Malaysia can do it, right? That is essentially what Malaysia Boleh means in Malay — Malaysia can do it!
The phrase originally came to be in the 1980s and was coined by Prime Minister Datuk Seri Dr Mahathir Mohamad during a time when Malaysia was entering a large economic boom. Over the years, the phrase has developed a new connotation. Well, basically Malaysia can do it (but fail in the process).
The reason is why I am mentioning this is that was my first experience with Malaysia. I was just entering the country after an extremely short flight from Singapore, but once I arrived at passport control, I waited in a line longer than the entire flight from Singapore. Now I normally wouldn’t complain about things like this (oh hell, I hate lines with a passion), but this line can speak to things in Malaysia — they go at their own pace and will resolve itself eventually.
During this wonderful 2 hours in line, I was texting my friend in Singapore who was explaining this whole concept of Malaysia Boleh to me. 1 hour traffic to drive 2km? Malaysia Boleh. Power goes out? Malaysia Boleh. Mamak stall out of Nasi Lemak? Malaysia Boleh. Before I even got my passport stamped, I already had this perception that I would not enjoy my time in Malaysia. Not one bit.
Oh, was this perception wrong. Very wrong indeed. So after I got in my GrabCar (SE Asia version of Uber) and travelled the 50 or so kilometers to Kuala Lumpur (KL), I was dropped in the center of the bustling capital city of Malaysia. After freshening up and dropping everything off, I begin exploring the city, naturally. I stumble upon a road in Bukit Bintang, the entertainment and shopping district in KL, and it is food food food galore. And just like neighboring Singapore, Malaysians consider eating a national pastime.
This road I am referring to is Jalan Alor. You will basically find anything typical Malaysian: Durian (and other fresh fruit), Hokkien Chinese food stalls, Mamak stalls, Indian food and that one lonely Thai and Vietnamese place that no one really visits (if you want Vietnamese or Thai food, go to Vietnam or Thailand). My traveling companion really wanted some more Chili Crab, one of popular dishes to try in Singapore and Malaysia (we already had it in Singapore), but when Malaysia is much cheaper than Singapore, we had to go again. I opted for something smaller (because I was stuffed from spending the afternoon eating).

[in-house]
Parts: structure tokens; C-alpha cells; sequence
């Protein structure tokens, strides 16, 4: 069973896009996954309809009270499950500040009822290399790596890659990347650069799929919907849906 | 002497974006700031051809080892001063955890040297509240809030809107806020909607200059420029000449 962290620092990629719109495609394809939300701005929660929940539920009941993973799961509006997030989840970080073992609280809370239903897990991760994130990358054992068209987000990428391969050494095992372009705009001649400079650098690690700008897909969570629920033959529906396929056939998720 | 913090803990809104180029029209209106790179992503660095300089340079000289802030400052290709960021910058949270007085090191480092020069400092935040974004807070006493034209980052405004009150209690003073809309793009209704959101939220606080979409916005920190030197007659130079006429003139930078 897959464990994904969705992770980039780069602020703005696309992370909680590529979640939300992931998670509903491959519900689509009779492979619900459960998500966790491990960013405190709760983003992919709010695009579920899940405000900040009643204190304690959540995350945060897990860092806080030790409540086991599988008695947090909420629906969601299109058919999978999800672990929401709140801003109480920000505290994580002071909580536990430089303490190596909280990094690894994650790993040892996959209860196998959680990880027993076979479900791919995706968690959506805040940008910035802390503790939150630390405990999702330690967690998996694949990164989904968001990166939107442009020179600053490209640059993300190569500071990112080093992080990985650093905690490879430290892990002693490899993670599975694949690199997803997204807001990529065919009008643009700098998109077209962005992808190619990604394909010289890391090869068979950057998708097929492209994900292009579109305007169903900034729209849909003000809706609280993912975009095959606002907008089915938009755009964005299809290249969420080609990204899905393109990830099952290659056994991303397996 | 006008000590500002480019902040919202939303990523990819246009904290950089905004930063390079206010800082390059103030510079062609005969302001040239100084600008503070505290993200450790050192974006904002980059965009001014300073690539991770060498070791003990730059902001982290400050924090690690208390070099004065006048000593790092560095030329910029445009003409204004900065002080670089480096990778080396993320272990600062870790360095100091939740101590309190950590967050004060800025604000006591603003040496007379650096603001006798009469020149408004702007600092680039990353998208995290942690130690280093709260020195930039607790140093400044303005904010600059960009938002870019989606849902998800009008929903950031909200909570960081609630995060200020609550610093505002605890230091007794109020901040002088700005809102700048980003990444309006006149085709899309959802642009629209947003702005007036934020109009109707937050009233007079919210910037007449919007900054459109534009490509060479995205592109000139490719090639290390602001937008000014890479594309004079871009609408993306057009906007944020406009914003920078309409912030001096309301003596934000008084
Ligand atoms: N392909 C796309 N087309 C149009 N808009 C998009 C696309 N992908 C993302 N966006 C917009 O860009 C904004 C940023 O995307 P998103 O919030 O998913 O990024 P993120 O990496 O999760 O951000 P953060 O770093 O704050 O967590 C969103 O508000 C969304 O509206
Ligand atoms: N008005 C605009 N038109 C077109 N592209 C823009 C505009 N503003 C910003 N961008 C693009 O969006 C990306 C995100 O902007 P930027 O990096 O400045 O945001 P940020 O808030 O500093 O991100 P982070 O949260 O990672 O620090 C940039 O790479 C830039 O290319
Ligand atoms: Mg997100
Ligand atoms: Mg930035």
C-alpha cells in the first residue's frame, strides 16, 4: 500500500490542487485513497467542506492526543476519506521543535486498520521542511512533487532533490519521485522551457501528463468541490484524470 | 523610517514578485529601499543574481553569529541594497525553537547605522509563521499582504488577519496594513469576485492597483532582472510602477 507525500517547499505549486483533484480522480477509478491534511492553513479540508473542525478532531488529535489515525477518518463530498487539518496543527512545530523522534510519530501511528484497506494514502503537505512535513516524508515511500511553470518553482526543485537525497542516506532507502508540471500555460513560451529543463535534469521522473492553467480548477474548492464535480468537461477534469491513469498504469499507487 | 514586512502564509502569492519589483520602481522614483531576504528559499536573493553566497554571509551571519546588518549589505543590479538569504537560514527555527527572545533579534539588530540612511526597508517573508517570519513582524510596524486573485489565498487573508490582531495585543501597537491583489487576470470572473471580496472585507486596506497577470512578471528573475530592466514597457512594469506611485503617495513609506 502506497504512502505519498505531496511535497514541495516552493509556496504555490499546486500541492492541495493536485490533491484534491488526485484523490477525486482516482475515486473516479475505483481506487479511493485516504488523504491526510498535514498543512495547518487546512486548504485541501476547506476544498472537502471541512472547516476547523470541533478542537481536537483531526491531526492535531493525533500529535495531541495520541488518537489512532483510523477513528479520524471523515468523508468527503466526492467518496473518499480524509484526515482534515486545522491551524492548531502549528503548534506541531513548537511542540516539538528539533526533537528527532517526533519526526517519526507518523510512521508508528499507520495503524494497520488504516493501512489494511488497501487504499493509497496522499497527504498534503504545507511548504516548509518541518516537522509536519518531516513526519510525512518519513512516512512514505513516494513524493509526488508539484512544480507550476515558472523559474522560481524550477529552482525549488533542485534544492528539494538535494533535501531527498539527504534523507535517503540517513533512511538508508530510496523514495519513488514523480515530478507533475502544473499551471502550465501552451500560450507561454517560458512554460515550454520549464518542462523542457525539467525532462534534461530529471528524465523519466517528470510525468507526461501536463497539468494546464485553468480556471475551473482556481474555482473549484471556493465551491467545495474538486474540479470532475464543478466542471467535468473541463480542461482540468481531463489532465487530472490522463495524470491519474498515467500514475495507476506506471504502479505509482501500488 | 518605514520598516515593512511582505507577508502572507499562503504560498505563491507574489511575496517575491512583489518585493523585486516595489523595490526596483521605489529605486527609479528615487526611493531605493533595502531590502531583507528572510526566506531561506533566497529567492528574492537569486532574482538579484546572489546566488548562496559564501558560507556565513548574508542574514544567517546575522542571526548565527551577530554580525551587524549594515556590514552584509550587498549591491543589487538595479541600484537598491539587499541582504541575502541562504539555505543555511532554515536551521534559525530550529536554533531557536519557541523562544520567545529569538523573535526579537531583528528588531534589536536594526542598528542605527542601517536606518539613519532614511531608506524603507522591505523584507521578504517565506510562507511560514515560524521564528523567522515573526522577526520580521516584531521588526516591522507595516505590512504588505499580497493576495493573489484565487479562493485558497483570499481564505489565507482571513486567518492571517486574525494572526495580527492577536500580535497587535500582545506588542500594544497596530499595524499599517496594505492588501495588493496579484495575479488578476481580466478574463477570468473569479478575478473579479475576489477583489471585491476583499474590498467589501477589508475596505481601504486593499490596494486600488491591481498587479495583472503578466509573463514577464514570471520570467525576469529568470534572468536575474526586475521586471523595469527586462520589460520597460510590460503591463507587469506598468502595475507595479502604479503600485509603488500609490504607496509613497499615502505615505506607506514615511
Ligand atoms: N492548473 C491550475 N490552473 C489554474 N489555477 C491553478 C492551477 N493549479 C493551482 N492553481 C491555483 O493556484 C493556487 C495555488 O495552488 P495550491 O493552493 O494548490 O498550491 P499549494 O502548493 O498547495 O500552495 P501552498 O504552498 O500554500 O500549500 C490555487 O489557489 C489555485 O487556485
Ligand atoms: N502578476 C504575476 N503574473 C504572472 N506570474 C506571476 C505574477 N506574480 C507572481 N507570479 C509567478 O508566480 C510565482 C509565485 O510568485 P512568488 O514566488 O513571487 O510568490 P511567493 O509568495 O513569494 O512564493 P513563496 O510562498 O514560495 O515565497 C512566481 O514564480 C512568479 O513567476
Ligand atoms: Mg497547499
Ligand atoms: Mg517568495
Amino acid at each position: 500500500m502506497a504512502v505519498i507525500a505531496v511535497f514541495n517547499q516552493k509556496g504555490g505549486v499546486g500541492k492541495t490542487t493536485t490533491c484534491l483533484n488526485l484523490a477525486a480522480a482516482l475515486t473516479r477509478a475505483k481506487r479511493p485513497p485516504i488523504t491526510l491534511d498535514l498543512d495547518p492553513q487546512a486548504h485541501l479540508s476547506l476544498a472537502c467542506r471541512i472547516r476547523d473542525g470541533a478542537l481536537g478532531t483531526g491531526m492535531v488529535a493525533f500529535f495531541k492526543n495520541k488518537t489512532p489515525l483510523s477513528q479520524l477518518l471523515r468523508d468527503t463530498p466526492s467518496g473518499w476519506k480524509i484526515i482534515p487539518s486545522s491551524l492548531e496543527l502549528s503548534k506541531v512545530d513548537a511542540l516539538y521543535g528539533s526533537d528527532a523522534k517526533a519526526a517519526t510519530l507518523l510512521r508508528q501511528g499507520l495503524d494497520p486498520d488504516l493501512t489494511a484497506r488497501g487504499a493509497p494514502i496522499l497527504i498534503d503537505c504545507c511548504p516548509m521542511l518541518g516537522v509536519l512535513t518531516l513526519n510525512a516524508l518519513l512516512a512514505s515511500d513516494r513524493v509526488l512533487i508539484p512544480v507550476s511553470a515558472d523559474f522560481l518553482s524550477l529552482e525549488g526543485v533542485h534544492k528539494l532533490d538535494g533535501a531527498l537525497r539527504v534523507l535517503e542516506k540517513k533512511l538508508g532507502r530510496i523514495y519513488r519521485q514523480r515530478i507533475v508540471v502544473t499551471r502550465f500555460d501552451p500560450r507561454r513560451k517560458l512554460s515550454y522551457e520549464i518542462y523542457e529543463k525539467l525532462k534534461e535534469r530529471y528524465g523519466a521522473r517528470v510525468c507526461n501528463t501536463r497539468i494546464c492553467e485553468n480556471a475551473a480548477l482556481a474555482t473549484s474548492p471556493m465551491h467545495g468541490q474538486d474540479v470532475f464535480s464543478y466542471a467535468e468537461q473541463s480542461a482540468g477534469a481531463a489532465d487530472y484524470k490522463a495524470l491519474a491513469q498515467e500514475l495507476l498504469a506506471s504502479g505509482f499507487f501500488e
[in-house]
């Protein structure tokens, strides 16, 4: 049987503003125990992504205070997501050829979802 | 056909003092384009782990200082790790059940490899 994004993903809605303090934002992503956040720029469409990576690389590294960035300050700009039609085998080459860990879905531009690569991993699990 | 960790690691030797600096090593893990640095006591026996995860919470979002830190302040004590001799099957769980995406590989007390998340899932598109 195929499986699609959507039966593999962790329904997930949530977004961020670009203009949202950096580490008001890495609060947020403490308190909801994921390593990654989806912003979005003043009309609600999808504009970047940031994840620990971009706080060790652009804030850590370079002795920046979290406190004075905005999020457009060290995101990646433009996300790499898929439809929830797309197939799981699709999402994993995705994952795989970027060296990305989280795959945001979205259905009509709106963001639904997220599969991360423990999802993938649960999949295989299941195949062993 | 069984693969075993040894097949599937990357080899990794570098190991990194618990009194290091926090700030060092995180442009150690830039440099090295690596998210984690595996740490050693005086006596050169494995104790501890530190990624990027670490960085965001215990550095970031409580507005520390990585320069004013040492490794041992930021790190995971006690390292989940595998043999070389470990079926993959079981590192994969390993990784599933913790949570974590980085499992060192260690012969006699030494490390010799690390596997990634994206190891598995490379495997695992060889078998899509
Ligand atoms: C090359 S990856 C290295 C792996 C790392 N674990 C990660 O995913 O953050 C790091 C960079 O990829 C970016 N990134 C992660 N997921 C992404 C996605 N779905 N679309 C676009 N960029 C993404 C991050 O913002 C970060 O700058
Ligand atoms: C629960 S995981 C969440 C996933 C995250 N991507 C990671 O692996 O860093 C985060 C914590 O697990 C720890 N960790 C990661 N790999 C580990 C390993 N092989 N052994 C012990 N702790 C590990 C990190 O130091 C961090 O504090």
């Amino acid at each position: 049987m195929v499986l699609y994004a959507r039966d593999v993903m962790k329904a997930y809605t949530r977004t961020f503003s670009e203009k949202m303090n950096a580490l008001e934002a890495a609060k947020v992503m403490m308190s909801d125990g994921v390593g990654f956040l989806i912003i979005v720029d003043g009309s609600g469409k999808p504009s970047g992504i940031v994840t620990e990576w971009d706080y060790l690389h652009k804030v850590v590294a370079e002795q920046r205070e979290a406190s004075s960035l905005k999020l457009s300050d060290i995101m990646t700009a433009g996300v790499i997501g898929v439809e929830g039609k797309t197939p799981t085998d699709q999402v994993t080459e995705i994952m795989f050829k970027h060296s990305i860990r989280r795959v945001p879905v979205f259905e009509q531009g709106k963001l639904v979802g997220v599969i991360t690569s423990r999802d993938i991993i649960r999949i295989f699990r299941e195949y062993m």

The following day when I met up with my friends who live in Malaysia, they took us back to Jalan Alor, but to try more of the dishes that have your internal foodie salivating: BBQ Chicken Wings, Rojak (Malaysian fruit salad), clams in a light broth, Hokkien Mee (Hokkien Chinese style noodles) and may other things. My friends accidentally ordered twice the amount of chicken wings, but these little guys are so good, you will try and eat another one. And of course, slather it with sambal (spicy pepper sauce).
Makan (Malay verb “To Eat”) is endless in Malaysia. It is one of the things that made me fall in love with the country, and most of the food I was trying I knew about beforehand, thanks to a wonderful Malaysian restaurant in Seattle that I would frequent often and one of my closest friends happens to have been born and raised in Singapore.
Malaysia is a mixture of cultures and ethnicities and is made up mainly of: Malay, Straits Chinese, and Indians. The food in Malaysia has developed over the years pulling unique elements from each ethnicity’s food culture. As a result, it has often created many yummy and interesting dishes. Most of my favorite food comes from Mamak stalls. Mamaks are Tamil Malaysian origin, so they have roots in both India and the Malaysian Peninsula. You can find popular dishes like Ayam Goreng (fried chicken), Chili Pan Mee (Noodles with meat — generally pork, chili sauce, poached egg and vegetables), Roti Canai (flatbread, served with curry) , and my personal favorite: Nasi Lemak (Rice cooked in coconut milk and pandan, served with hard boiled egg, cucumber slices, sambal, toasted peanuts, crunchy anchovies and sometimes a meat dish like Beef Rendang or Ayam Goreng). Nasi Lemak is considered the national dish of Malaysia and can be found everywhere. A “to go” version is often found with the rice, egg, sambal and anchovies, wrapped in a leaf.
After stuffing ourselves silly with BBQ Chicken wings, my friends continued to take us around Kuala Lumpur, showing us the nightlife in different lights. The first was Marini’s, a bar on the 57th floor of Petronas Tower 3, so it has a perfect view of the Petronas Twin Towers. After a few drinks, we continued to Omakase&Appreciate, a speakeasy near Masjid Jamek, one of the oldest Mosques in Malaysia. But after a wonderful night consuming cheap (by American standards) cocktails, we started to get hungry.
We went to Petaling Jaya, in the neighboring state of Selangor (Note: Kuala Lumpur is it’s own “state” in Malaysia, similar to District of Columbia in the United States) to what is considered one of the best Nasi Lemak stalls in all of Malaysia — Nasi Lemak Panas.
Malaysia was a place that blew my mind — and I only went to Kuala Lumpur. There are so many amazing other places in Malaysia, rich in yummy food and beauty: Melacca, Penang, Cameron Highlands — to name a few places. I returned to Malaysia only a few months after this trip when I went to Laos and Vietnam. It is slightly funny that I’ve been to Malaysia more times than I have Singapore (based on my initial perception).
I know I’ll return to Malaysia, ready to devour more and more of the country’s amazing food and culture.